Pubmed Abstract | Pubmed Full Text | CrossRef Full Text

Dzyubachyk, O., Niessen, W., and Meijering, E. (2008). “Advanced level-set based multiple-cell segmentation and tracking in time-lapse fluorescence microscopy images,” in 5th IEEE International Symposium on Biomedical Imaging: From Nano to Macro, 2008. ISBI 2008 (Paris: IEEE Xplore Digital Library), 185–188. doi: 10.1109/ISBI.2008.4540963

CrossRef Full Text

Feng, G., Mellor, R. H., Bernstein, M., Keller-Peck, C., Nguyen. Q. T., Wallace, M., et al. (2000). Imaging neuronal subsets in transgenic mice expressing multiple spectral variants of GFP. Neuron 28, 41–51. doi: 10.1016/S0896-6273(00)00084-2

Pubmed Abstract | Pubmed Full Text | CrossRef Full Text

Gallagher, M., Landfield, P. W., McEwen, B., Meaney, M. J., Rapp, P. R., Sapolsky, R., et al. (1996). Hippocampal neurodegeneration in aging. Science 274, 484–485. doi: 10.1126/science.274.5287.484

Pubmed Abstract | Pubmed Full Text | CrossRef Full Text

Glaser, J., Green, G., and Hendricks, S. (2007). Stereology for Biological Research. Williston, ND: MBF Press.

Herculano-Houzel, S., and Lent, R. (2005). Isotropic fractionator: a simple, rapid method for the quantification of total cell and neuron numbers in the brain. J. Neurosci. 25, 2518–2521. doi: 10.1523/JNEUROSCI.4526-04.2005

Pubmed Abstract | Pubmed Full Text | CrossRef Full Text

Hof, P. R., and Morrison, J. H. (2004). The aging brain: morphomolecular senescence of cortical circuits. Trends Neurosci. 27, 607–613. doi: 10.1016/j.tins.2004.07.013

Pubmed Abstract | Pubmed Full Text | CrossRef Full Text

Howard, C. V., and Reed, M. G. (2010). Unbiased Stereology, 2nd Edn. Liverpool, UK: QTP Publications.

Indhumathi, C., Cai, Y., Guan, Y., and Opas, M. (2011). An automatic segmentation algorithm for 3D cell cluster splitting using volumetric confocal images. J. Microsc. 243, 60–76. doi: 10.1111/j.1365-2818.2010.03482.x

Pubmed Abstract | Pubmed Full Text | CrossRef Full Text

Jain, A. (1988). Algorithms for Clustering Data. Englewood Cliffs, NJ: Prentice Hall.

Leung, T. K. S., Veldhuis, J. H., Krens, S. G., Heisenberg, C., and Brodland, G. W. (2011). Identifying same-cell contours in image stacks: a key step in making 3D reconstructions. Ann. Biomed. Eng. 39, 698–705. doi: 10.1007/s10439-010-0198-9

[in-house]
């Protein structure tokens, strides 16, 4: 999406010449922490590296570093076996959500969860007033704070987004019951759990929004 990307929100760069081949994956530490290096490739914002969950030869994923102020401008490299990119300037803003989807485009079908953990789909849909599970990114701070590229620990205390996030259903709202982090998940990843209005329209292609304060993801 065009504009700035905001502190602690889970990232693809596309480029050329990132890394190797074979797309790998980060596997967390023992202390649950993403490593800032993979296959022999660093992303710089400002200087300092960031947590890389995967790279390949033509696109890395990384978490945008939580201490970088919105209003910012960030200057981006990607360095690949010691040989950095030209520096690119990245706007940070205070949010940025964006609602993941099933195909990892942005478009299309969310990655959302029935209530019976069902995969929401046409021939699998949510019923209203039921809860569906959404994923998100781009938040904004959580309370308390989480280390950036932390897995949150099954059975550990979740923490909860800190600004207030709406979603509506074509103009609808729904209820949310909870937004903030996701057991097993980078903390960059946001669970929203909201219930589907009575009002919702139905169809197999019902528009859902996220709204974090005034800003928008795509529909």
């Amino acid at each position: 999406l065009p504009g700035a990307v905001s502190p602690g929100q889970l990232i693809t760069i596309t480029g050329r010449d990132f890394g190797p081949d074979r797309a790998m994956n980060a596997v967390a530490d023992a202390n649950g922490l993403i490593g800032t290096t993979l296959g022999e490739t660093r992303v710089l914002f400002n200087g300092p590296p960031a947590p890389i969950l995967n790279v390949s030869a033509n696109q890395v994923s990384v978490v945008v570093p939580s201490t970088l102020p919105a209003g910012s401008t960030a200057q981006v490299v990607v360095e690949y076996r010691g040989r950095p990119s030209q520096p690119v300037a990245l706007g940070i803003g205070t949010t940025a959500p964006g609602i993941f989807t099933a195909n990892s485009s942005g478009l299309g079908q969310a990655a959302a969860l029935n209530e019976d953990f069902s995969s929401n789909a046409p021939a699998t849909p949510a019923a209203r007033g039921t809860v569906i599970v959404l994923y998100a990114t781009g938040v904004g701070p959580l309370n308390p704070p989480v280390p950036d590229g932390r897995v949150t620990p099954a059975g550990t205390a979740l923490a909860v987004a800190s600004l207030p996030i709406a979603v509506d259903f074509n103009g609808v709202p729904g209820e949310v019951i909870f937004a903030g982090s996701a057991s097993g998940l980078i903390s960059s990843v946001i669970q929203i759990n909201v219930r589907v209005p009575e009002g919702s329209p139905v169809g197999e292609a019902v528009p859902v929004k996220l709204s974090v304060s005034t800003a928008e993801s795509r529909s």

Pubmed Abstract | Pubmed Full Text | CrossRef Full Text

Li, G., Liu, T., Tarokh, A., Nie, J., Guo, L., Mara, A., et al. (2007). 3D cell nuclei segmentation based on gradient flow tracking. BMC Cell Biol. 8:40. doi: 10.1186/1471-2121-8-40

Pubmed Abstract | Pubmed Full Text | CrossRef Full Text

Lin, G., Adiga, U., Olson, K., Guzowski, J. F., Barnes, C. A., and Roysam, B. (2003). A hybrid 3D watershed algorithm incorporating gradient cues and object models for automatic segmentation of nuclei in confocal image stacks. Cytometry A 56, 23–36. doi: 10.1002/cyto.a.10079

Pubmed Abstract | Pubmed Full Text | CrossRef Full Text

Lin, G., Chawla, M. K., Olson, K., Barnes, C. A., Guzowski, J. F., Bjornsson, C., et al. (2007). A multi-model approach to simultaneous segmentation and classification of heterogeneous populations of cell nuclei in 3D confocal microscope images. Cytometry A 71, 724–736. doi: 10.1002/cyto.a.20430

Pubmed Abstract | Pubmed Full Text | CrossRef Full Text

Lindeberg, T. (1998). Feature detection with automatic scale selection. Int. J. Comput. Vis. 30, 79–116. doi: 10.1023/A:1008045108935

CrossRef Full Text

Lou, X., Koethe, U., Wittbrodt, J., and Hamprecht, F. A. (2012). “Learning to segment dense cell nuclei with shape prior,” in 2012 IEEE Conference on Computer Vision and Pattern Recognition (CVPR) (Providence, RI: IEEE Xplore Digital Library), 1012–1018. doi: 10.1109/CVPR.2012.6247778

CrossRef Full Text

Luessi, F., Siffrin, V., and Zipp, F. (2012). Neurodegeneration in multiple sclerosis: novel treatment strategies. Expert Rev. Neurother. 12, 1061–1076. doi: 10.1586/ern.12.59

Pubmed Abstract | Pubmed Full Text | CrossRef Full Text

Meijering, E. (2012). Cell segmentation: 50 years down the road. IEEE Signal Process. Mag. 29, 140–145. doi: 10.1109/MSP.2012.2204190

CrossRef Full Text

Morrison, J. H., and Baxter, M. G. (2012). The ageing cortical synapse: hallmarks and implications for cognitive decline. Nat. Rev. Neurosci. 13, 240–250. doi: 10.1038/nrn3200

Pubmed Abstract | Pubmed Full Text | CrossRef Full Text

Morrison, J. H., and Hof, P. R. (1997). Life and death of neurons in the aging brain. Science 278, 412–429. doi: 10.1126/science.278.5337.412

Pubmed Abstract | Pubmed Full Text | CrossRef Full Text

Mouton, P. R. (2011). Unbiased Stereology: A Concise Guide. Baltimore, MD: The Johns Hopkins University Press.

Padfield, D., Rittscher, J., and Roysam, B. (2008). “Spatio-temporal cell segmentation and tracking for automated screening,” in 5th IEEE International Symposium on Biomedical Imaging: From Nano to Macro, 2008. ISBI 2008 (Paris: IEEE Xplore Digital Library), 376–379. doi: 10.1109/ISBI.2008.4541011

CrossRef Full Text

Peterson, D. A. (2004). “The use of fluorescent probes in cell counting procedures,” in Quantitative Methods in Neuroscience, eds S. Evans, A. M. Jansen, and J. R. Nyengaard (Oxford: Oxford University Press), 85–114.

Peterson, D. A. (2014). “High resolution estimation of multiple cell populations in tissue using confocal stereology,” in Fluorescence Microscopy: Super-Resolution and other Novel Techniques, eds P. M. Conn and A. Cornea (Waltham, MA: Elsevier Press).

Qi, X., Xing, F., Foran, D. J., and Yang, L. (2012). Robust segmentation of overlapping cells in histopathology specimens using parallel seed detection and repulsive level set. IEEE Trans. Biomed. Eng. 59, 754–765. doi: 10.1109/TBME.2011.2179298